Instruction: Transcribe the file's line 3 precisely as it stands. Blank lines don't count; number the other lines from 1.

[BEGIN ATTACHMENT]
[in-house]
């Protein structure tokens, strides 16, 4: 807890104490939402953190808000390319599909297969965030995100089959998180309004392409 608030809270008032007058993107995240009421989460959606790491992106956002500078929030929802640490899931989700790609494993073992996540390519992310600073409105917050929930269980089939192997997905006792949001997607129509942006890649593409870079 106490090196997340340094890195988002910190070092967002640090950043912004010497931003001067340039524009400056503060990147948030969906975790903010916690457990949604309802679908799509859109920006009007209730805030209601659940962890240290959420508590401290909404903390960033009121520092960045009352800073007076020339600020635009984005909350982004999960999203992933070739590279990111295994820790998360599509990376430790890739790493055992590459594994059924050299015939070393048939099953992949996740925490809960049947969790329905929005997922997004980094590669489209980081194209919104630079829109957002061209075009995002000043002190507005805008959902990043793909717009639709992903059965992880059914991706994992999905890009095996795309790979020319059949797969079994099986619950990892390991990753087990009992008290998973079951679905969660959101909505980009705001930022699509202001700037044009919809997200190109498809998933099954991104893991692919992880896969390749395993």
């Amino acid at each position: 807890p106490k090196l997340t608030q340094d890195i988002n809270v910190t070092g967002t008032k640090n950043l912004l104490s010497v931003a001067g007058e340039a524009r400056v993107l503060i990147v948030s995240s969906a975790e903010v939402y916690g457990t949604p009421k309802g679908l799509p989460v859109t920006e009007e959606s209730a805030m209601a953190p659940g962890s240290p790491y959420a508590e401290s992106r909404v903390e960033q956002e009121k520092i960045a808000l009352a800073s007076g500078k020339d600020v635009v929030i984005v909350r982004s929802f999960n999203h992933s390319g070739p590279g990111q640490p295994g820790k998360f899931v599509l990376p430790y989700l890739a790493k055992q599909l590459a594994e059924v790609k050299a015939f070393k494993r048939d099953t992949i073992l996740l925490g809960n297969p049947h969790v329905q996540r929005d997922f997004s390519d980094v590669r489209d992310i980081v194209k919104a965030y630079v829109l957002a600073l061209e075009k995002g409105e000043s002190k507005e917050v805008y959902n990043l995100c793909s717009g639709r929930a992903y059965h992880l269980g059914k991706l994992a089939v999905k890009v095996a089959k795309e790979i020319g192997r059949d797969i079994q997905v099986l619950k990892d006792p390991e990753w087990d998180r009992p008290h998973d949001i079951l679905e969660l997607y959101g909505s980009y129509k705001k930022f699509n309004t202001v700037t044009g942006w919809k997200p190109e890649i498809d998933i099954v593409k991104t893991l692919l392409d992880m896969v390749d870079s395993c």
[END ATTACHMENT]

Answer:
């Amino acid at each position: 807890p106490k090196l997340t608030q340094d890195i988002n809270v910190t070092g967002t008032k640090n950043l912004l104490s010497v931003a001067g007058e340039a524009r400056v993107l503060i990147v948030s995240s969906a975790e903010v939402y916690g457990t949604p009421k309802g679908l799509p989460v859109t920006e009007e959606s209730a805030m209601a953190p659940g962890s240290p790491y959420a508590e401290s992106r909404v903390e960033q956002e009121k520092i960045a808000l009352a800073s007076g500078k020339d600020v635009v929030i984005v909350r982004s929802f999960n999203h992933s390319g070739p590279g990111q640490p295994g820790k998360f899931v599509l990376p430790y989700l890739a790493k055992q599909l590459a594994e059924v790609k050299a015939f070393k494993r048939d099953t992949i073992l996740l925490g809960n297969p049947h969790v329905q996540r929005d997922f997004s390519d980094v590669r489209d992310i980081v194209k919104a965030y630079v829109l957002a600073l061209e075009k995002g409105e000043s002190k507005e917050v805008y959902n990043l995100c793909s717009g639709r929930a992903y059965h992880l269980g059914k991706l994992a089939v999905k890009v095996a089959k795309e790979i020319g192997r059949d797969i079994q997905v099986l619950k990892d006792p390991e990753w087990d998180r009992p008290h998973d949001i079951l679905e969660l997607y959101g909505s980009y129509k705001k930022f699509n309004t202001v700037t044009g942006w919809k997200p190109e890649i498809d998933i099954v593409k991104t893991l692919l392409d992880m896969v390749d870079s395993c």